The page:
the change.

Participation and involvement: A strategy need to be devised to facilitate the participation and the
involvement of the stakeholders in the change process. This gives them motivation and sense of
involvement makes them feel part of the change to which they dont try to become a resistance.

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Negotiation and agreement: When an organisation goes for a strategic change, then lots of things
are at stake. And it becomes equally important to move towards change by forming an agreement
among all the members and the management through proper negotiations.

Facilitation and support: By facilitating and supporting the people who are initiating and managing
the change process, the motivation level of people are increased and boosts their confidence which
in turn becomes example for others as well to be a part of change and taking it forward.

6. Change Model to implement the ERP in the Organisation


To implement the ERP in corning, we are using the change management theory given by Pettigrew and
Whipp. The Five main factors of change which we are considering are:
1. Environmental Assessment: Corning needs to define continuous monitoring of both the internal
and external factors of organisation
2. Human resources as assets and liabilities: Employees should know that they are seen as valuable
and organisation trusts the.
3. Linking strategic and operational change :Building of operation activities can lead to new
strategic changes
4. Leading the change: By creating the right climate for change and by setting agenda not only for
the direction of change but also for the vision and values.
5. Overall coherence: A change strategy should be consistent and provide a competitive edge.
Corning should devise an implementation plan of ERP, by incorporating these five factors of
change.
6.1 Implementation Plan
If the implementation of the change model is not well planned then the change will always jeopardize in
between and will result in failure. We are considering a widely accepted change implementation plan
suggested by Johnson, scholes and Whittington. The steps are as follows:

To gain support of key decision makers and facilitators by educating them about the planned
change

Make a full detailed plan with schedules and stages of the change process, agreed by all the
business managers and the decision makers

Plan to obtain staffs commitment to making the strategic plan work

Involving the end users in the ownership of the plan

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Rewarding the end users on plans success

Train the staff and develop new skills which will contribute to the effective implementation of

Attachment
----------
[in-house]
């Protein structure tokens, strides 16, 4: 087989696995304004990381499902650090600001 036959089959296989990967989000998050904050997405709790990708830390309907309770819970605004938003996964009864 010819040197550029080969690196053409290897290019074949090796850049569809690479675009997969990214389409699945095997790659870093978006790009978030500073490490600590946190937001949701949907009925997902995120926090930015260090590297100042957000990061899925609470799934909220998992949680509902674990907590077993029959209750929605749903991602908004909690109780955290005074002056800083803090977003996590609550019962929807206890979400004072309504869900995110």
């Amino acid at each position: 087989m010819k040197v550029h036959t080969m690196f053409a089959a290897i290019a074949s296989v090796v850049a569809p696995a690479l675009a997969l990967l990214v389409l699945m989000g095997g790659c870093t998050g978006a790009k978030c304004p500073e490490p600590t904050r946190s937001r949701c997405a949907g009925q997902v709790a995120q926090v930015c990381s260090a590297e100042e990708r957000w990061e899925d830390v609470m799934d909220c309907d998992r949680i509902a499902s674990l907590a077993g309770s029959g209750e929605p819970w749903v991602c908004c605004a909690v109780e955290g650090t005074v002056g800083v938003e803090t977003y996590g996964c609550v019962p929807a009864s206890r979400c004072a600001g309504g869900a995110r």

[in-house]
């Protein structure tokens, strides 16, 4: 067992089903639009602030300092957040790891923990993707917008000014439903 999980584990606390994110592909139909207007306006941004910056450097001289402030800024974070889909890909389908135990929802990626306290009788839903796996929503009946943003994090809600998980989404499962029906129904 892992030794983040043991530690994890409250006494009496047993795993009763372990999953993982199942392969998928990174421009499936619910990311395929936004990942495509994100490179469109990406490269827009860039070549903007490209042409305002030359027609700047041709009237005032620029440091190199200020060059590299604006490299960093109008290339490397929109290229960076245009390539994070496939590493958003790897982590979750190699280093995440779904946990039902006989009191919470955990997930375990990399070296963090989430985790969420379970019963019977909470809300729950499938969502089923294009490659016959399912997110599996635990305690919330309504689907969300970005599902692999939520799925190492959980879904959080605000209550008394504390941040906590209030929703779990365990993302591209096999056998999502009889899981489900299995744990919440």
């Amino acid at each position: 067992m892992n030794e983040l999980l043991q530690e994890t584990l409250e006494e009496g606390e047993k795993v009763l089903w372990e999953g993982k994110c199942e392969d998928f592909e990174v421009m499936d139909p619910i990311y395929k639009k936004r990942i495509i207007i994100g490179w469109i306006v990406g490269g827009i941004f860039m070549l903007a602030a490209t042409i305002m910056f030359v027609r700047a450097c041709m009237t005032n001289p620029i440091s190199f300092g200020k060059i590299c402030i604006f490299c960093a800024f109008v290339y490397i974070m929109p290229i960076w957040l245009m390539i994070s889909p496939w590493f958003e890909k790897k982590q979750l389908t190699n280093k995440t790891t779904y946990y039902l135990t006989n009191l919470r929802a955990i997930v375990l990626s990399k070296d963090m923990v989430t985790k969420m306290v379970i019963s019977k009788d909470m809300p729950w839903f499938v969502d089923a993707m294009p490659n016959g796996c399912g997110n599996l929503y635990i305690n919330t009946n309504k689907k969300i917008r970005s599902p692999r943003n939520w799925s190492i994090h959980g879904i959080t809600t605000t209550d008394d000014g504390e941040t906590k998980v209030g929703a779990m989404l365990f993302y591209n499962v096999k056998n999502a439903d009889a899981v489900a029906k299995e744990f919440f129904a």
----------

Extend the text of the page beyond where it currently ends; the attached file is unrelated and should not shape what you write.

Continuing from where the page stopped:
plan

By keeping check on and record the process

Evaluating the change at different stages

Studying the weak areas and improving them in specified time

Monitoring and reviewing the process on weekly and monthly basis.

6.2 Measures to monitor progress


Monitoring progress of change process is important as it measures the activities and performances
related to it. The progress can be monitored by devising various performance metrics and systems,
which will measure the success of organisation towards achieving the goal. We are suggesting some of
the widely accepted Performance measurement systems to monitor the progress, these are:

Balance scorecard: its a performance management approach that focus on various overall
performance indicators, often including customer perspective, internal-business processes,
learning and growth and financials, to monitor progress toward organization's strategic goals.

Benchmarking: It is basically looking outside the organisation to examine how others achieve
their performance level and to understand the processes involved. Benchmarking facilitate
improved performance within the organisation and the key business processes. The objective of
benchmarking is to ideally understand and evaluate the current position of a business in
relation to "best practice" and to identify areas and means of performance improvement.
Reviews and evaluations: By setting up model of weekly and monthly reviews of the process, to
keep an eye on the status of the progress. Evaluation will help to find out the weaknesses or the
strengths of the project.
180 and 360 degree feedback: By setting up this model of feedback for the individuals and the
team, management will be able to get the actual performance and efforts of each and every
resource involved with the project.
Setting up Milestones: Milestones of projects are generally set to keep a track on the progress
of the project.

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Conclusion
Bringing Strategic change in an organisation has to be a well planned process. The change can only be
successful if all the elements of the change process are considered which involves the stakeholders in
the planning process and also strategies to handle the resistance. A well thought and implementation
process should be evolved with proper measures to monitor the progress of the change process which is
ERP implementation here.